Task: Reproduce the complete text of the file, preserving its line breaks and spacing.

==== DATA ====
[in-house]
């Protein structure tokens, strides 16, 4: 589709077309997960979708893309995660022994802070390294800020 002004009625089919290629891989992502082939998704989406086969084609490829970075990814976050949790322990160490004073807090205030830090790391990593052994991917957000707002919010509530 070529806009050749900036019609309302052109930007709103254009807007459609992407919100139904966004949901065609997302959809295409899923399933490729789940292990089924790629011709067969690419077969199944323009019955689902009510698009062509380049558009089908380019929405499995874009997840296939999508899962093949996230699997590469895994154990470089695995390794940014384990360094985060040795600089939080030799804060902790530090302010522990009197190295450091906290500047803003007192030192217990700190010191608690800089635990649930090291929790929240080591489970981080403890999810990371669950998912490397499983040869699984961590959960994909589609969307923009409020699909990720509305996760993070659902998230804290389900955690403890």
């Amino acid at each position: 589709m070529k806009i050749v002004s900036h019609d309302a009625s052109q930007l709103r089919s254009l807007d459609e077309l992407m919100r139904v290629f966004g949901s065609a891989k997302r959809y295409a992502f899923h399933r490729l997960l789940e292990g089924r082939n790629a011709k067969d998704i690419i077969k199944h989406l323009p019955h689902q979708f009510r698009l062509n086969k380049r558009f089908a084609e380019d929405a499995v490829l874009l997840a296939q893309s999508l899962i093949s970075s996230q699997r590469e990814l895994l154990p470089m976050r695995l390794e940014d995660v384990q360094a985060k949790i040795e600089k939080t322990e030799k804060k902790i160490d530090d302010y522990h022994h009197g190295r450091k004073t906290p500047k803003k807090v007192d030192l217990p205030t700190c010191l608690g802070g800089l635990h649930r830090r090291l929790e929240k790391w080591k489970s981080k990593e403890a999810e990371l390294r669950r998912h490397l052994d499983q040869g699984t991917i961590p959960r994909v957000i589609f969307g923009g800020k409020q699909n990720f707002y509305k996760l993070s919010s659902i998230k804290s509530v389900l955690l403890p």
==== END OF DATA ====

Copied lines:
[in-house]
């Protein structure tokens, strides 16, 4: 589709077309997960979708893309995660022994802070390294800020 002004009625089919290629891989992502082939998704989406086969084609490829970075990814976050949790322990160490004073807090205030830090790391990593052994991917957000707002919010509530 070529806009050749900036019609309302052109930007709103254009807007459609992407919100139904966004949901065609997302959809295409899923399933490729789940292990089924790629011709067969690419077969199944323009019955689902009510698009062509380049558009089908380019929405499995874009997840296939999508899962093949996230699997590469895994154990470089695995390794940014384990360094985060040795600089939080030799804060902790530090302010522990009197190295450091906290500047803003007192030192217990700190010191608690800089635990649930090291929790929240080591489970981080403890999810990371669950998912490397499983040869699984961590959960994909589609969307923009409020699909990720509305996760993070659902998230804290389900955690403890």
């Amino acid at each position: 589709m070529k806009i050749v002004s900036h019609d309302a009625s052109q930007l709103r089919s254009l807007d459609e077309l992407m919100r139904v290629f966004g949901s065609a891989k997302r959809y295409a992502f899923h399933r490729l997960l789940e292990g089924r082939n790629a011709k067969d998704i690419i077969k199944h989406l323009p019955h689902q979708f009510r698009l062509n086969k380049r558009f089908a084609e380019d929405a499995v490829l874009l997840a296939q893309s999508l899962i093949s970075s996230q699997r590469e990814l895994l154990p470089m976050r695995l390794e940014d995660v384990q360094a985060k949790i040795e600089k939080t322990e030799k804060k902790i160490d530090d302010y522990h022994h009197g190295r450091k004073t906290p500047k803003k807090v007192d030192l217990p205030t700190c010191l608690g802070g800089l635990h649930r830090r090291l929790e929240k790391w080591k489970s981080k990593e403890a999810e990371l390294r669950r998912h490397l052994d499983q040869g699984t991917i961590p959960r994909v957000i589609f969307g923009g800020k409020q699909n990720f707002y509305k996760l993070s919010s659902i998230k804290s509530v389900l955690l403890p």